2950RE: [scrumdevelopment] RE: What to do with "loose ends"
- Mar 10, 2004Greg--
A final "move to production" sprint can be dangerous. But, I've used
"stabilization sprints" successfully with new teams for years. The idea
behind these was that during sprints we targeted "friendly first use" as our
quality goal. At any time a sprint's product increment could be given to a
beta site, put on a private-view part of the website, or whatever was
appropriate. During the "stabilization sprint" we took quality from Friendly
First Use to Production Ready. This should mean as little as possible but
often was polishing like making sure manuals were ready and in-sync with
the deliverables, etc. Don't become too reliant on stabilization sprints but
use them as short iterations to polish a release for big-time use.
Additionally--Yes, collect your loose ends into a story and just call it
"tie up some loose ends" or "Fix the low priority bugs we've never paid
attention to". Then time-box it if practical--say you'll spend no more than
80 person-hours this sprint on all the little nagging crud your Product
Owner wants taken care but that on its own (you're right) never makes it to
the top of a priority list.
Author of User Stories Applied for Agile Software Development
From: Greg [mailto:profos9@...]
Sent: Wednesday, March 10, 2004 2:00 PM
Subject: [scrumdevelopment] RE: What to do with "loose ends"
I want to thank everyone for your great responses to
this topic. I've been working with Dennis on
introducing Scrum into our organization and we have
been very pleased with the results thus far.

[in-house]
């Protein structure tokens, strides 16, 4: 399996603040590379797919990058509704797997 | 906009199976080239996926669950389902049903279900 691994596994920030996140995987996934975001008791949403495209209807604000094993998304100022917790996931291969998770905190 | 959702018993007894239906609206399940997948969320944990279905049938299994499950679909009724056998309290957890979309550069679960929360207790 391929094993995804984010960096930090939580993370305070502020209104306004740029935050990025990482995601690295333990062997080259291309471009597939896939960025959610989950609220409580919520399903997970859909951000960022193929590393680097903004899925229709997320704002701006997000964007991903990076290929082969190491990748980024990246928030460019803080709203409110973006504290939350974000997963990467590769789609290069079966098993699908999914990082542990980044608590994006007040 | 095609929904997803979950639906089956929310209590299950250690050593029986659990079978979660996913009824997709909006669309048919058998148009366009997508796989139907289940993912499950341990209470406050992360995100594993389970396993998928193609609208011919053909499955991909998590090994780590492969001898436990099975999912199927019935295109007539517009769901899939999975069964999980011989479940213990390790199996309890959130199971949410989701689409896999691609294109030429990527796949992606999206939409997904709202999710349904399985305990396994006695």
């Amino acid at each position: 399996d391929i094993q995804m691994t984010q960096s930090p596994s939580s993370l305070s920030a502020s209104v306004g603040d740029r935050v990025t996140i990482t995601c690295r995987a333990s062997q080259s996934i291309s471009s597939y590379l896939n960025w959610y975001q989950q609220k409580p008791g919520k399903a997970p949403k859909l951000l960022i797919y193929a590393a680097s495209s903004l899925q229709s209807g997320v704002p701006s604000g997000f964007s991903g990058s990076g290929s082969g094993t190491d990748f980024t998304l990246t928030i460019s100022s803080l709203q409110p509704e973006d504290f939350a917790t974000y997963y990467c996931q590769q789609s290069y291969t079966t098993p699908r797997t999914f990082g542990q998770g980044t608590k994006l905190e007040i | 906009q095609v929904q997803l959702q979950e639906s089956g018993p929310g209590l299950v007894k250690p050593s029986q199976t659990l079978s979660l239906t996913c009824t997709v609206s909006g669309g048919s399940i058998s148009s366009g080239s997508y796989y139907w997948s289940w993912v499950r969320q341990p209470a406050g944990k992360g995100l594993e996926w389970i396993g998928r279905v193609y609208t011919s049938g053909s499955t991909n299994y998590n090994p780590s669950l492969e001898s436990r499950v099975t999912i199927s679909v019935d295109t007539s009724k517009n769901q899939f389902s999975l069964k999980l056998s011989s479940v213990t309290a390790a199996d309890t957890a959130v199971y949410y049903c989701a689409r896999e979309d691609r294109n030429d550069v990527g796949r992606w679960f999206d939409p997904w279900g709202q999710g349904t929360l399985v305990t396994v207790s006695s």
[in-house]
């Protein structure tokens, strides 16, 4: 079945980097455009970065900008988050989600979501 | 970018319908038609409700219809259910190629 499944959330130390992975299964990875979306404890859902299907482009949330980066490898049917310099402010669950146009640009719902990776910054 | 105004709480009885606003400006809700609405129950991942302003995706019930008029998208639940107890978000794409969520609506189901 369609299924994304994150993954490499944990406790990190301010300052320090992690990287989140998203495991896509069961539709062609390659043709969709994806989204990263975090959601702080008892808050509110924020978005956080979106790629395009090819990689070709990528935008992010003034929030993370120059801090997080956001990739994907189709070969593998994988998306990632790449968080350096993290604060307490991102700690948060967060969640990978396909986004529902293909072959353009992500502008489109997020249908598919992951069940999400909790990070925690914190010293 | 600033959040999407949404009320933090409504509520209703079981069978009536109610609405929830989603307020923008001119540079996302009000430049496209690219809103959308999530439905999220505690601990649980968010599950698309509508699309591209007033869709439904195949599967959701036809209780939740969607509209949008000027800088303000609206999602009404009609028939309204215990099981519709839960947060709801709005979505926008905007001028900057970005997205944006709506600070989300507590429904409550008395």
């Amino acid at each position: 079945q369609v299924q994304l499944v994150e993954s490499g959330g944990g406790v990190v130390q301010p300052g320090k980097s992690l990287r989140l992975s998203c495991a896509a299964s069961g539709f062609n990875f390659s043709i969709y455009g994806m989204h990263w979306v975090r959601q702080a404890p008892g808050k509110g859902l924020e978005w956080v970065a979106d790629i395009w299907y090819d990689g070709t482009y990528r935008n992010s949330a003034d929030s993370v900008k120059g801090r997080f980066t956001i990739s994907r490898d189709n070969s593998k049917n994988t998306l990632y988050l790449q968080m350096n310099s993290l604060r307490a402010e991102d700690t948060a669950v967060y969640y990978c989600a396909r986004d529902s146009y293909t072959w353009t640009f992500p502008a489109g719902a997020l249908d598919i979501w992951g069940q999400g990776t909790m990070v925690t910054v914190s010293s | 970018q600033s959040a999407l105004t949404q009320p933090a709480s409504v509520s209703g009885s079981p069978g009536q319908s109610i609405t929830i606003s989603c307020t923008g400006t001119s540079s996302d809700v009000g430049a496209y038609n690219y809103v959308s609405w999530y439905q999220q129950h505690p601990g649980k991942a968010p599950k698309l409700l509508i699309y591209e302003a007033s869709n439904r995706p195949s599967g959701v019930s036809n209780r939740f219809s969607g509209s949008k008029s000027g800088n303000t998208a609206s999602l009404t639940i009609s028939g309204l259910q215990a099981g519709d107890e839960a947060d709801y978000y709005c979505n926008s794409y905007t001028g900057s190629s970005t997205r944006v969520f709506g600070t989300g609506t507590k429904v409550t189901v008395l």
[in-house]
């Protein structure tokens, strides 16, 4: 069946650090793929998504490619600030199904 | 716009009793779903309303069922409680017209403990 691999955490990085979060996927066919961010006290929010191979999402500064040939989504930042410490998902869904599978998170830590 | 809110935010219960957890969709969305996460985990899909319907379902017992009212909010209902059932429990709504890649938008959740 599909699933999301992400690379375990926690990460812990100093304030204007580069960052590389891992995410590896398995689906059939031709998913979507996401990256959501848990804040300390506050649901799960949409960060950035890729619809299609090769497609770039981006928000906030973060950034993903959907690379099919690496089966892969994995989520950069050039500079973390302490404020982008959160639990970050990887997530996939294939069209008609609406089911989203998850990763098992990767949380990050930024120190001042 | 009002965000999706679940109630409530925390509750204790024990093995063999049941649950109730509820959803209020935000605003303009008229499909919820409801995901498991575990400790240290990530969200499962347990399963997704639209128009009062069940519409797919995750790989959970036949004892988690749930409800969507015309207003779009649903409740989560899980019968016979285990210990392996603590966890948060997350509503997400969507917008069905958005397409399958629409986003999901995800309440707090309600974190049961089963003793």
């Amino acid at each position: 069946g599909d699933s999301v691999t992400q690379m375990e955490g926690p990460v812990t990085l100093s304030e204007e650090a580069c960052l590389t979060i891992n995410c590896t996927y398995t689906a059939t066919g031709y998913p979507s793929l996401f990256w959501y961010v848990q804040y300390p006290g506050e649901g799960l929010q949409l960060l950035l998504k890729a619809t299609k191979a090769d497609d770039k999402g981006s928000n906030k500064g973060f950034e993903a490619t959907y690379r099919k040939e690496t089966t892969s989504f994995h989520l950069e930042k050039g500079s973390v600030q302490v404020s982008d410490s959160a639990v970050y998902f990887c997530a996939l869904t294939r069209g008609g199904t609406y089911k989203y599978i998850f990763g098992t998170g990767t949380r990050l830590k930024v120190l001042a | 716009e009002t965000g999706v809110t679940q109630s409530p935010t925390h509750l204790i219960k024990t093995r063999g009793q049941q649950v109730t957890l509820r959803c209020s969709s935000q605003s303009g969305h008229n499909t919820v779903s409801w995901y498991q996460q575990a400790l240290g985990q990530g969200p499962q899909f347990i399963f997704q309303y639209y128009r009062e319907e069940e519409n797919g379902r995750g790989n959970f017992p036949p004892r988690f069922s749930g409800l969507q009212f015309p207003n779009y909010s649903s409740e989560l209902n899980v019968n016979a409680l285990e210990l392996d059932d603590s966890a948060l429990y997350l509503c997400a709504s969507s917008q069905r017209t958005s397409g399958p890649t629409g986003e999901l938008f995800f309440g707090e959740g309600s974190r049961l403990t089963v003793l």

Before Dennis posted the question on "loose ends" we
thought that it might come down to a simple question
of priority and I guess that it stills does to an
extent. But, one thing that I'm concerned about is
that many of these issues are "rough edges" in (or on)
the product. Individually, they can be easily
overlooked and are of no consequence. However,
collectively, these rough edges add up to a product
that may be perceived as being unfinished or
So, if the "loose ends" are considered as individual
items and prioritized as such they may never be
addressed. Thus it would seem that this is when the
collective nature of these "loose ends" is a problem.
The end result being the product that is unrefined,
unpolished and ready for prime time.
I think Charlie Trainor has a good point about quality
and how those rough edges should be caught prior to
the review. We obviously have some "opportunities"
for improvement there.:) But, in the rush to meet the
goals of the current sprint, how do you balance the
quality issues (that create many of the loose ends)?
I also liked Michael Hirsch's approach to bundling
related ones into a single requirement. That may take
care of a portion of your loose ends. But, what of
the ones that don't bundle well? In a complex product
that list may be significant.
Has anyone just saved these up for a final (move to
production) sprint and tried to resolve as many of
these as can be done during that sprint? Or is that
asking for trouble?
Thanks again for all of your advice.
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